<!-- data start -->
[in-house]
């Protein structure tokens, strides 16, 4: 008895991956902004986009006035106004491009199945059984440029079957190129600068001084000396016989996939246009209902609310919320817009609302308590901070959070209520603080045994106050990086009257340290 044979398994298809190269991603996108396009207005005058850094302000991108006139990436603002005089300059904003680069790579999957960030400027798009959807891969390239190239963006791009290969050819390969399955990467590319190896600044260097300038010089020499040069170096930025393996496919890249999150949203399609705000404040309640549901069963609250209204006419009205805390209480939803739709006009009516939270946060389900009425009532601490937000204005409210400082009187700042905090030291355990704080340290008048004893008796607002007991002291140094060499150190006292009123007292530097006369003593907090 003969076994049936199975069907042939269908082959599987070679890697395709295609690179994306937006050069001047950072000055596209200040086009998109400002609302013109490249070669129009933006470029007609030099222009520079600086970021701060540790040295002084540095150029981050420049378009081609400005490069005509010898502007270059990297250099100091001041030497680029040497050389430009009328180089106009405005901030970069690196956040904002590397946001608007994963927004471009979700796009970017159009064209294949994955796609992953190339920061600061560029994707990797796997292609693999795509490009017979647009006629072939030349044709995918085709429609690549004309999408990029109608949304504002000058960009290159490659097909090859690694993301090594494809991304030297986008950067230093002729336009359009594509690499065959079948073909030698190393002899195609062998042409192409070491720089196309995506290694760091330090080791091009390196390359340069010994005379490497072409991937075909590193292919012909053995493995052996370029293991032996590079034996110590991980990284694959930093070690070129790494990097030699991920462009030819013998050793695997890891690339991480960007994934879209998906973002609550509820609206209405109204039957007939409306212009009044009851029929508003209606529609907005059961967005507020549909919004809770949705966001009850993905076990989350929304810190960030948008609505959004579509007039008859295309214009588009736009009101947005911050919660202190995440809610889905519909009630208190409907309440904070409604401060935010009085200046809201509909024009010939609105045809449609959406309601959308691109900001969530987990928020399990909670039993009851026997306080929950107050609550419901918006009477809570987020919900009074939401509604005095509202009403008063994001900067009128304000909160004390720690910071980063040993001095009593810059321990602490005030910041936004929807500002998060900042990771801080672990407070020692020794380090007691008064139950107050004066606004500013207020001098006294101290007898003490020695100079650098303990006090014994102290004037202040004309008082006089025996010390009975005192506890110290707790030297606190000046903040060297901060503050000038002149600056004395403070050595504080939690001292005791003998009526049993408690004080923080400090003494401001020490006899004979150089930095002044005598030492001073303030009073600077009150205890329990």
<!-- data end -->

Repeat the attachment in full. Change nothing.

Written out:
[in-house]
């Protein structure tokens, strides 16, 4: 008895991956902004986009006035106004491009199945059984440029079957190129600068001084000396016989996939246009209902609310919320817009609302308590901070959070209520603080045994106050990086009257340290 044979398994298809190269991603996108396009207005005058850094302000991108006139990436603002005089300059904003680069790579999957960030400027798009959807891969390239190239963006791009290969050819390969399955990467590319190896600044260097300038010089020499040069170096930025393996496919890249999150949203399609705000404040309640549901069963609250209204006419009205805390209480939803739709006009009516939270946060389900009425009532601490937000204005409210400082009187700042905090030291355990704080340290008048004893008796607002007991002291140094060499150190006292009123007292530097006369003593907090 003969076994049936199975069907042939269908082959599987070679890697395709295609690179994306937006050069001047950072000055596209200040086009998109400002609302013109490249070669129009933006470029007609030099222009520079600086970021701060540790040295002084540095150029981050420049378009081609400005490069005509010898502007270059990297250099100091001041030497680029040497050389430009009328180089106009405005901030970069690196956040904002590397946001608007994963927004471009979700796009970017159009064209294949994955796609992953190339920061600061560029994707990797796997292609693999795509490009017979647009006629072939030349044709995918085709429609690549004309999408990029109608949304504002000058960009290159490659097909090859690694993301090594494809991304030297986008950067230093002729336009359009594509690499065959079948073909030698190393002899195609062998042409192409070491720089196309995506290694760091330090080791091009390196390359340069010994005379490497072409991937075909590193292919012909053995493995052996370029293991032996590079034996110590991980990284694959930093070690070129790494990097030699991920462009030819013998050793695997890891690339991480960007994934879209998906973002609550509820609206209405109204039957007939409306212009009044009851029929508003209606529609907005059961967005507020549909919004809770949705966001009850993905076990989350929304810190960030948008609505959004579509007039008859295309214009588009736009009101947005911050919660202190995440809610889905519909009630208190409907309440904070409604401060935010009085200046809201509909024009010939609105045809449609959406309601959308691109900001969530987990928020399990909670039993009851026997306080929950107050609550419901918006009477809570987020919900009074939401509604005095509202009403008063994001900067009128304000909160004390720690910071980063040993001095009593810059321990602490005030910041936004929807500002998060900042990771801080672990407070020692020794380090007691008064139950107050004066606004500013207020001098006294101290007898003490020695100079650098303990006090014994102290004037202040004309008082006089025996010390009975005192506890110290707790030297606190000046903040060297901060503050000038002149600056004395403070050595504080939690001292005791003998009526049993408690004080923080400090003494401001020490006899004979150089930095002044005598030492001073303030009073600077009150205890329990």